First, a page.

Wielding authentic newsreels, a taught score, a top-tier cast, and an agile orchestra, San Francisco Opera created a stirring performance of “Two Women” (“La Ciociara”) at the War Memorial Opera House on Saturday (June 13). Composed by Marco Tutino and directed by Francesca Zambello, the production harkened back to the verismo era with realistic action and music that touched at times on a lyric landscape but never lacked for hard-hitting, dramatic punches.
The opera was inspired by Alberto Moravia’s novel “La Ciociara,” (1958) which also was the basis of the film “Two Women” that starred Sophia Loren in an Oscar-award-winning role. The novel was firmly rooted in tragic events that happened during World War II when Moroccan fighters, serving under the Allied French forces, broke through the impenetrable German lines near Monte Cassino. To reward the Moroccans, the commanding French general, Alfonse Juin, allowed them to rape and pillage the surrounding countryside with impunity for a period of fifty hours. It has been estimated that at least 7,000 women were raped and 800 men murdered while trying to protect their wives and daughters.
The opera’s story revolves around a shop keeper, Cesira who flees war-torn Rome and Giovanni, a loathsome letch. After she arrives in a mountain village with her teenage daughter, Rosetta, she is caught up in the next series of bombing raids by the Allied forces, and, with a local intellectual and pacifist, Michele, aids an American lieutenant. Yet, since the area is still under German control, it is forbidden to help the enemy. Things get more complicated after Giovanni appears on the scene, and a series of tragic events unfolds.
With deft acting and an intensely expressive voice, Anna Caterina Antonacci created a mesmerizing Cesira. Sarah Shafer’s Rosetta believably oozed innocence and became totally unhinged after the rape scene. Her prayer for peace was one of the high points of the evening. Mark Delavan threatened with conviction as evil Giovanni.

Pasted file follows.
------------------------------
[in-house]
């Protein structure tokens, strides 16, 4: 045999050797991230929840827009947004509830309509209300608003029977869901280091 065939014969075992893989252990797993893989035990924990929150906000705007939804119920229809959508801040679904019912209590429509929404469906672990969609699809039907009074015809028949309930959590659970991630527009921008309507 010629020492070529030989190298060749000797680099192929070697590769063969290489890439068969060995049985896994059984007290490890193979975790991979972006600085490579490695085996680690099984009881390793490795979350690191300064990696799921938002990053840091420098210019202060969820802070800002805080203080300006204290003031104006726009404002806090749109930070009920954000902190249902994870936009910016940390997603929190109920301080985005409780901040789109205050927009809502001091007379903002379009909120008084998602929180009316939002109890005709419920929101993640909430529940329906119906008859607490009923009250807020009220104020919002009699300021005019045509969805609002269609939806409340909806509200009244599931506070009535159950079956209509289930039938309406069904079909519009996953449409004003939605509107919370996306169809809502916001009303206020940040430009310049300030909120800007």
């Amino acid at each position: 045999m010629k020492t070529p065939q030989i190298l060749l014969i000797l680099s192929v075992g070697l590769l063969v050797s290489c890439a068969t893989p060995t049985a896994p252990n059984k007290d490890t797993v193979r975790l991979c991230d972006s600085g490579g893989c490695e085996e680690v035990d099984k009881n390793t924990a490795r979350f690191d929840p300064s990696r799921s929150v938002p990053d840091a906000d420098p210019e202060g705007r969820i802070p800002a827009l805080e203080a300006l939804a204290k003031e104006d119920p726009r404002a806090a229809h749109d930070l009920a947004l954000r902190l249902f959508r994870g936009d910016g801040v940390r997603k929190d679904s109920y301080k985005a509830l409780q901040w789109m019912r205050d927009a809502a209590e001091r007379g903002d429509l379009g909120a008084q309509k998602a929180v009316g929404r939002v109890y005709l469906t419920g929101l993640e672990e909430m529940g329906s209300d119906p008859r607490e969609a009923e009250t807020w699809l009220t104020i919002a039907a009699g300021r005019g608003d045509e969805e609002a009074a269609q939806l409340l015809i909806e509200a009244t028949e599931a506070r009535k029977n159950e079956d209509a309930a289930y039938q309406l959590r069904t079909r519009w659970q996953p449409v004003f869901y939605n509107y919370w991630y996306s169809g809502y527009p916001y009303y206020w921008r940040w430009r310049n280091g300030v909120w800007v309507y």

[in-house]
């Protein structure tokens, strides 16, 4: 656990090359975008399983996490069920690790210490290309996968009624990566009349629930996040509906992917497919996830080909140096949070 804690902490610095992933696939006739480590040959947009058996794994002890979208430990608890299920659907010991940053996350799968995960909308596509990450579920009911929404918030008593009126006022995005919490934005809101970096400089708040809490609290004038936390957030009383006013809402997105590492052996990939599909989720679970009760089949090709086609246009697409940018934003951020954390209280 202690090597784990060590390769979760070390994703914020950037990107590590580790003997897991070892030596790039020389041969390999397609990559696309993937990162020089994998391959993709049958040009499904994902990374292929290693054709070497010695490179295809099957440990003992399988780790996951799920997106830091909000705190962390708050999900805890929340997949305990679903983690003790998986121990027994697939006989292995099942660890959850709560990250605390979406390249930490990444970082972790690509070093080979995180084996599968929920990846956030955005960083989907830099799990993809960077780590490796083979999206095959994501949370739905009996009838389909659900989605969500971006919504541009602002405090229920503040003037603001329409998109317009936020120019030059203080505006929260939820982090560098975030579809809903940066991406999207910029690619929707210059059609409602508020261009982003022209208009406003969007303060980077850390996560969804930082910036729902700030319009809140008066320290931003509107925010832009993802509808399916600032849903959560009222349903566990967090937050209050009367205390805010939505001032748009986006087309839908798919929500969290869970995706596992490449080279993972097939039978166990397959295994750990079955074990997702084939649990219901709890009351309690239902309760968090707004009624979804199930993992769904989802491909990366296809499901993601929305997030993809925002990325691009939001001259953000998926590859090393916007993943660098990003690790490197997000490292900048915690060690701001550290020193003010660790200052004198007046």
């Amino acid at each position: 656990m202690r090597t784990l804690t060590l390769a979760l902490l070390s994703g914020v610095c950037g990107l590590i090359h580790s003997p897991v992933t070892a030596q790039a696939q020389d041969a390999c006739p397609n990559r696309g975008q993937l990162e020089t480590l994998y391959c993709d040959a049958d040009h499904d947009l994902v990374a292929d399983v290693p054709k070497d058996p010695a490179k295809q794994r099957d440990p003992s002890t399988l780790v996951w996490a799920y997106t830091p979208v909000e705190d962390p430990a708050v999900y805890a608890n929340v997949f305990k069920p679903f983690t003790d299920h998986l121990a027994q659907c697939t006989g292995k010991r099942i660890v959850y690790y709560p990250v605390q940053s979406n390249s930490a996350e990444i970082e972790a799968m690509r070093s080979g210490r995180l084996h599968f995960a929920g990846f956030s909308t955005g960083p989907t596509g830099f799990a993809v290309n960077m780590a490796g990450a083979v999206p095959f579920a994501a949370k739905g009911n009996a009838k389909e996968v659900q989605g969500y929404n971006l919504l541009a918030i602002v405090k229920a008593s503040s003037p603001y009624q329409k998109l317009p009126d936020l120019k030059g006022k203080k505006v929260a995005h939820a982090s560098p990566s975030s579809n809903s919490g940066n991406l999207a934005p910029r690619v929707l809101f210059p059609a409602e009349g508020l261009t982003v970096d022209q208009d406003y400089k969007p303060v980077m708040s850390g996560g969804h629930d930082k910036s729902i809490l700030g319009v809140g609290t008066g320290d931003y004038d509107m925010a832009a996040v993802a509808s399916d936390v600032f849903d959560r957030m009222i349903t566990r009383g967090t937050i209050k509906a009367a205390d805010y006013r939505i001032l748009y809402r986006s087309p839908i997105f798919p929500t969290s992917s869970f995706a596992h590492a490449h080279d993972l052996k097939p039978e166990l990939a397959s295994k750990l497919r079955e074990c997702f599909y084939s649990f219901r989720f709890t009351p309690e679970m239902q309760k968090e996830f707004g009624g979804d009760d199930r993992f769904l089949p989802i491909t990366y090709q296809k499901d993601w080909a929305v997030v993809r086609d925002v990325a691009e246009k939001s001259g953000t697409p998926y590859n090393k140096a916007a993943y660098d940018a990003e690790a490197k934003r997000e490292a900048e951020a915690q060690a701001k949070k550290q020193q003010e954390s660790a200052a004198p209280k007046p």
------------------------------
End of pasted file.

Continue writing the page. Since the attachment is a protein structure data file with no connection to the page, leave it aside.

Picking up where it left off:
Dimitri Pittas combined wistfulness and ethical veracity in the role of Michele. Joel Sorensen’s nervousness was palpable as the weak and compromised lawyer Pasquale Sciortino. Buffy Baggott, as Sciortino’s mother, Maria, countered high stakes at the dinner table with comic obliviousness while Christian Van Horn frightened everyone as the domineering Nazi commander, Fedor von Bock.
The music had flashes of lyricism and brief melodies as well as harsh, driving, and agitated passages. It never fell into drippy pathos, and in the end, a sense of solace arrived as Cesira and Rosetta searched together for a new beginning. Nicola Luisotti conducted the orchestra with passion and verve.
Francesca Zambello’s directions were crisp and clear. The circling of the Moroccans like a pack of wolves around the Cesira and Rosetta and the murder of Michele heightened the tension in the hall until it seemed that things would burst.
The sets, designed by Peter J. Davison and built by San Francisco Opera, exposed the crumbling structures of buildings and homes. Costumes by Jess Goldstein seemed perfectly attuned to the WWII era.
After it concludes its run in San Francisco, “Two Women” will travel to the “Teatro Regio di Torino,” which co-commissioned the opera. It should be hit there.